Background. Individuals in lower socio socio-economic groups have an increased prevalence of common mental disorders. Aims. To investigate the longitudinal association between socio-economic position and common mental disorders in a general population sample in the UK. Method. Participants (n=2406) were assessed at two time points 18 months apart with the Revised Clinical Interview Schedule. The sample was stratified into two cohorts according to mental health status at baseline. Results. None of the socio-economic indicators studied was significantly associated with an episode of common mental disorder at follow-up after adjusting for baseline psychiatric morbidity. The analysis of separate diagnostic categories showed that subjective financial difficulties at baseline were independently associated with depression at follow-up in both cohorts. Conclusions. These findings support the view that apart from objective measures of socio-economic position, more subjective measures might be equally important from an aetiological or clinical perspective.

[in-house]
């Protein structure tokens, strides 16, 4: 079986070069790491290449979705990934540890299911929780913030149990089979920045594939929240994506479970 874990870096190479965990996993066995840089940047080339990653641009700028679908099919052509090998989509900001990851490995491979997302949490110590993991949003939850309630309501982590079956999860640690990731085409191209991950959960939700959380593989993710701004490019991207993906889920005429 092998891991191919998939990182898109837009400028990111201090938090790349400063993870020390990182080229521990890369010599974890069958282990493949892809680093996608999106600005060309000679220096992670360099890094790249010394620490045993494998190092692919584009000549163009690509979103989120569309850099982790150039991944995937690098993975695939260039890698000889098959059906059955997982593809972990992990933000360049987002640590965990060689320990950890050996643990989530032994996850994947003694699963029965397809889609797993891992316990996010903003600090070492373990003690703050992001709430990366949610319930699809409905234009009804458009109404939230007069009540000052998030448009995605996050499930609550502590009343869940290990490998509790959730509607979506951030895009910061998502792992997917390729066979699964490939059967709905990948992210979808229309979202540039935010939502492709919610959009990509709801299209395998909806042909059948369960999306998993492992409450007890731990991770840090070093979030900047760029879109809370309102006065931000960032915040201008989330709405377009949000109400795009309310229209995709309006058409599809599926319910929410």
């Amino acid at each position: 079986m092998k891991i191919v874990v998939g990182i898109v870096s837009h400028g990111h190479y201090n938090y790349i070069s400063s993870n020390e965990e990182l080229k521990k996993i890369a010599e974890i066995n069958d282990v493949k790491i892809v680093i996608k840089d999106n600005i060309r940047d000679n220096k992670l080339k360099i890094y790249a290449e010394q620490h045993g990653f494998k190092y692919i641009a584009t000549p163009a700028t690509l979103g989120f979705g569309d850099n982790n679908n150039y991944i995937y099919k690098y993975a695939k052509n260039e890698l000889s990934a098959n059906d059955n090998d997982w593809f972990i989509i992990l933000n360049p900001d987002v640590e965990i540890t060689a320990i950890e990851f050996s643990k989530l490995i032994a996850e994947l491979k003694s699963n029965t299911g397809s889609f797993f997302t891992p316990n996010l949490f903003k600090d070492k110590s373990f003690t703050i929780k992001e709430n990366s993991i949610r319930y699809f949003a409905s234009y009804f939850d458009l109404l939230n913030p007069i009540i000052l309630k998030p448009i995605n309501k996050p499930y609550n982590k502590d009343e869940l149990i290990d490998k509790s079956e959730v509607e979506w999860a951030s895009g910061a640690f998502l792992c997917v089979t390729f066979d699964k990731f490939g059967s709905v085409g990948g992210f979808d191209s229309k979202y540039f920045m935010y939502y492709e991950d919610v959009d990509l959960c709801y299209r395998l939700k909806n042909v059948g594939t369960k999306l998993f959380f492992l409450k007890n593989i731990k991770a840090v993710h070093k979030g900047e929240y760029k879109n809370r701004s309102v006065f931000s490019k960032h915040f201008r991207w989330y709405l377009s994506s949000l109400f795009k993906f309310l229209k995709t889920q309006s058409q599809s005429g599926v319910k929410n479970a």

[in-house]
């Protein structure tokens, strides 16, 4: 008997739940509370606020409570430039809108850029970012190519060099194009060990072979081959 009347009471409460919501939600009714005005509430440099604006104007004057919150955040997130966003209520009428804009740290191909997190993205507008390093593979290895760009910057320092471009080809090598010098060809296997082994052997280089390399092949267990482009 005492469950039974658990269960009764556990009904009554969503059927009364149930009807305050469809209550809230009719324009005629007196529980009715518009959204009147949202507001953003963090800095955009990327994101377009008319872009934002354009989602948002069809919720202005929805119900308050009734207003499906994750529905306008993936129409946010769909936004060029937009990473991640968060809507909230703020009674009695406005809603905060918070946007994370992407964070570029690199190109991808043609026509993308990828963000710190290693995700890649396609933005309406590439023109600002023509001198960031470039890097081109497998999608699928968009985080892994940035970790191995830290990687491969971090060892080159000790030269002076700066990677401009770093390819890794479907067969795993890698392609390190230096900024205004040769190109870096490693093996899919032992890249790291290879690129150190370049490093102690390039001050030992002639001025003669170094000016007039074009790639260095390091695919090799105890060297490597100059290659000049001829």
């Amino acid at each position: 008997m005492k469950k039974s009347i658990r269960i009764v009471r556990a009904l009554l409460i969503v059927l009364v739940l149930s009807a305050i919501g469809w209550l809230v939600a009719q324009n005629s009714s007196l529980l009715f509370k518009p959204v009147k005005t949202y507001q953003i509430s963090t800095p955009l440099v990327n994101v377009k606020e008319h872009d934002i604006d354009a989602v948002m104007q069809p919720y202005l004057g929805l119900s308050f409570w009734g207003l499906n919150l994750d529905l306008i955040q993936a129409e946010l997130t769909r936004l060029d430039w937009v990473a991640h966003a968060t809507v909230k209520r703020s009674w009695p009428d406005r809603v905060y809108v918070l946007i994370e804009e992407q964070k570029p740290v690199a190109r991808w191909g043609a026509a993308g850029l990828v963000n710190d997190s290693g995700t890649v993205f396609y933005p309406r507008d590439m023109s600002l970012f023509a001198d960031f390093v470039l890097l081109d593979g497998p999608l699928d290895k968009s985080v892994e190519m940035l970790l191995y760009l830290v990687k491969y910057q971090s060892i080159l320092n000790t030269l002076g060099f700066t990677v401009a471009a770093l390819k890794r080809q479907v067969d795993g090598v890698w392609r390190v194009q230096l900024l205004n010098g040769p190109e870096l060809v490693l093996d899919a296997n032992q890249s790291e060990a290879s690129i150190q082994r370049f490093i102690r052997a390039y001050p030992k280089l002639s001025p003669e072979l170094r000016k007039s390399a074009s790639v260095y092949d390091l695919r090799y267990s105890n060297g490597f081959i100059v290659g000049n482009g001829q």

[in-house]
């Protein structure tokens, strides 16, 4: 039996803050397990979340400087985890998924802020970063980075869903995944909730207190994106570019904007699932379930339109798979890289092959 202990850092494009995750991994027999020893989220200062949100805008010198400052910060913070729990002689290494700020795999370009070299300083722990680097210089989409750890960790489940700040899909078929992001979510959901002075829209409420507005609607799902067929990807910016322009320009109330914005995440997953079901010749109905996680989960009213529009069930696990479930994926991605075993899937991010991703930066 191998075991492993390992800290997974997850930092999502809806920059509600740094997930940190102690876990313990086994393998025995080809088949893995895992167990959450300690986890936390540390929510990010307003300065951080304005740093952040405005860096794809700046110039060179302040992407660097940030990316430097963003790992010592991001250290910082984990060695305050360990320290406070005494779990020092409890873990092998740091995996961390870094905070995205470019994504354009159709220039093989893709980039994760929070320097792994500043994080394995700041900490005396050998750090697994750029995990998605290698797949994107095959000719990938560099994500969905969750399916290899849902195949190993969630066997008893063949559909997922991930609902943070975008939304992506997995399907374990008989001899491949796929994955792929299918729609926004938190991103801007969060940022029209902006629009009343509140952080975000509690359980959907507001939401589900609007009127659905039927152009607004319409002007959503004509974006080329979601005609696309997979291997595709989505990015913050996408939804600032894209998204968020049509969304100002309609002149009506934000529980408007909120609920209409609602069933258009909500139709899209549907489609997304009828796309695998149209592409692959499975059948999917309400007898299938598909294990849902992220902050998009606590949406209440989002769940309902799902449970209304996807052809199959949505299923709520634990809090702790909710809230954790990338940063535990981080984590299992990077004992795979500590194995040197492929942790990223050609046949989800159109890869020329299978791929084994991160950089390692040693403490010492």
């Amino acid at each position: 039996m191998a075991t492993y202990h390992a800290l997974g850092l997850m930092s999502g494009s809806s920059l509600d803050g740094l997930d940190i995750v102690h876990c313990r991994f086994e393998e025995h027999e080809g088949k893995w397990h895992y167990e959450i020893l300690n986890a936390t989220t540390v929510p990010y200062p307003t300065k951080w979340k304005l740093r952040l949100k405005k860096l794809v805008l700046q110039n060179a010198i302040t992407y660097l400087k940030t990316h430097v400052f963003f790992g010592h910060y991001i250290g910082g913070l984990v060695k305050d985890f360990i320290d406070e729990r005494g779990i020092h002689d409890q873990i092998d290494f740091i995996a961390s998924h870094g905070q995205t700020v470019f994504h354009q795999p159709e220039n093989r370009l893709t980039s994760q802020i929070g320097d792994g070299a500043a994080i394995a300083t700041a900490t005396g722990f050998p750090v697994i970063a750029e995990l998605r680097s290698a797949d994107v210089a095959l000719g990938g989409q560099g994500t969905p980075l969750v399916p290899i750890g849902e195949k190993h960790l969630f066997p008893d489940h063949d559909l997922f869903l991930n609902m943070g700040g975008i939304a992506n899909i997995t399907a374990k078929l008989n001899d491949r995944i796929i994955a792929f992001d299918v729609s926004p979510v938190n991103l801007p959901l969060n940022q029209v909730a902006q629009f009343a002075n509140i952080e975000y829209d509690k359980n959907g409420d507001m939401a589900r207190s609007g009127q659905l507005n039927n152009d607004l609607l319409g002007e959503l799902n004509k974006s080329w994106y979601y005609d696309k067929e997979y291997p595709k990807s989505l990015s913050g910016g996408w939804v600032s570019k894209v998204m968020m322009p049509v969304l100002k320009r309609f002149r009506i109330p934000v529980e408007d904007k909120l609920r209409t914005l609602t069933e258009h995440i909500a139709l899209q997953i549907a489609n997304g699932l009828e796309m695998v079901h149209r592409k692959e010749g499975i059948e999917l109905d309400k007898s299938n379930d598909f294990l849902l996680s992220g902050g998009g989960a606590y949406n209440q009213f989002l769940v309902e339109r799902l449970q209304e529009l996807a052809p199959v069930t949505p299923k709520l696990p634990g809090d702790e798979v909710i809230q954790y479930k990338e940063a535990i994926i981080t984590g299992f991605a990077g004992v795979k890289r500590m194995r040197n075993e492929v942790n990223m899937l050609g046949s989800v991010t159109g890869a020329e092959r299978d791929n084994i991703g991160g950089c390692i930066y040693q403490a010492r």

|Translated title of the contribution||Socioeconomic position and common mental disorders: a longitudinal study in the general population in the UK|
|Pages (from-to)||109 - 117|
|Number of pages||9|
|Journal||British Journal of Psychiatry|
|Publication status||Published - Aug 2006|